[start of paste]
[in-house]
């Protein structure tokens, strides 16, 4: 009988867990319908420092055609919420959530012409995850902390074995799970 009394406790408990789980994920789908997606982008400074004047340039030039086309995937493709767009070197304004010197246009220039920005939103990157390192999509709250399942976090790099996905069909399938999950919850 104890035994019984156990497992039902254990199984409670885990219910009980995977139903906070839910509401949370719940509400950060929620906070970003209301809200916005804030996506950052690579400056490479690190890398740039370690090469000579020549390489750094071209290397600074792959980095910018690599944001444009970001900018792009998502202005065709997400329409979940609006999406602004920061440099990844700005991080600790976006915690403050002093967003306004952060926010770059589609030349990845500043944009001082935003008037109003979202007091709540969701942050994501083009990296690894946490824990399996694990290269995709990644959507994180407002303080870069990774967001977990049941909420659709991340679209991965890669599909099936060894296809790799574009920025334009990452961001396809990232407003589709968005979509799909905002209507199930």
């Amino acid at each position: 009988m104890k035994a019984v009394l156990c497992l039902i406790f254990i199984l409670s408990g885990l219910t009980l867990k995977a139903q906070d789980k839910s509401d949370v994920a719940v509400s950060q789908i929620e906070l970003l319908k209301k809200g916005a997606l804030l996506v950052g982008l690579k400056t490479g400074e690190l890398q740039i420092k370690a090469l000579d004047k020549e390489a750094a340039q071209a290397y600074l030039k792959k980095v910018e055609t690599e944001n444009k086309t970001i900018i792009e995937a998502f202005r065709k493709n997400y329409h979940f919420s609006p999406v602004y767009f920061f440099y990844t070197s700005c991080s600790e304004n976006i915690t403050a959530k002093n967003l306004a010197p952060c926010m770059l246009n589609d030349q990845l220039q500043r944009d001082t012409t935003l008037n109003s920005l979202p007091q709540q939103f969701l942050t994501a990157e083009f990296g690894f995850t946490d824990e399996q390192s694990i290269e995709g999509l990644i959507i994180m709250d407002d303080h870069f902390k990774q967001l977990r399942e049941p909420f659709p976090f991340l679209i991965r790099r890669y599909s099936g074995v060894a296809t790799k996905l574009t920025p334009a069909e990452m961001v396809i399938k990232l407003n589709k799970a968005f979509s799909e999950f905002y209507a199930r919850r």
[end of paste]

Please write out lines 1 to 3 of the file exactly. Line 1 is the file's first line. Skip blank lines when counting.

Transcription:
[in-house]
């Protein structure tokens, strides 16, 4: 009988867990319908420092055609919420959530012409995850902390074995799970 009394406790408990789980994920789908997606982008400074004047340039030039086309995937493709767009070197304004010197246009220039920005939103990157390192999509709250399942976090790099996905069909399938999950919850 104890035994019984156990497992039902254990199984409670885990219910009980995977139903906070839910509401949370719940509400950060929620906070970003209301809200916005804030996506950052690579400056490479690190890398740039370690090469000579020549390489750094071209290397600074792959980095910018690599944001444009970001900018792009998502202005065709997400329409979940609006999406602004920061440099990844700005991080600790976006915690403050002093967003306004952060926010770059589609030349990845500043944009001082935003008037109003979202007091709540969701942050994501083009990296690894946490824990399996694990290269995709990644959507994180407002303080870069990774967001977990049941909420659709991340679209991965890669599909099936060894296809790799574009920025334009990452961001396809990232407003589709968005979509799909905002209507199930």
């Amino acid at each position: 009988m104890k035994a019984v009394l156990c497992l039902i406790f254990i199984l409670s408990g885990l219910t009980l867990k995977a139903q906070d789980k839910s509401d949370v994920a719940v509400s950060q789908i929620e906070l970003l319908k209301k809200g916005a997606l804030l996506v950052g982008l690579k400056t490479g400074e690190l890398q740039i420092k370690a090469l000579d004047k020549e390489a750094a340039q071209a290397y600074l030039k792959k980095v910018e055609t690599e944001n444009k086309t970001i900018i792009e995937a998502f202005r065709k493709n997400y329409h979940f919420s609006p999406v602004y767009f920061f440099y990844t070197s700005c991080s600790e304004n976006i915690t403050a959530k002093n967003l306004a010197p952060c926010m770059l246009n589609d030349q990845l220039q500043r944009d001082t012409t935003l008037n109003s920005l979202p007091q709540q939103f969701l942050t994501a990157e083009f990296g690894f995850t946490d824990e399996q390192s694990i290269e995709g999509l990644i959507i994180m709250d407002d303080h870069f902390k990774q967001l977990r399942e049941p909420f659709p976090f991340l679209i991965r790099r890669y599909s099936g074995v060894a296809t790799k996905l574009t920025p334009a069909e990452m961001v396809i399938k990232l407003n589709k799970a968005f979509s799909e999950f905002y209507a199930r919850r």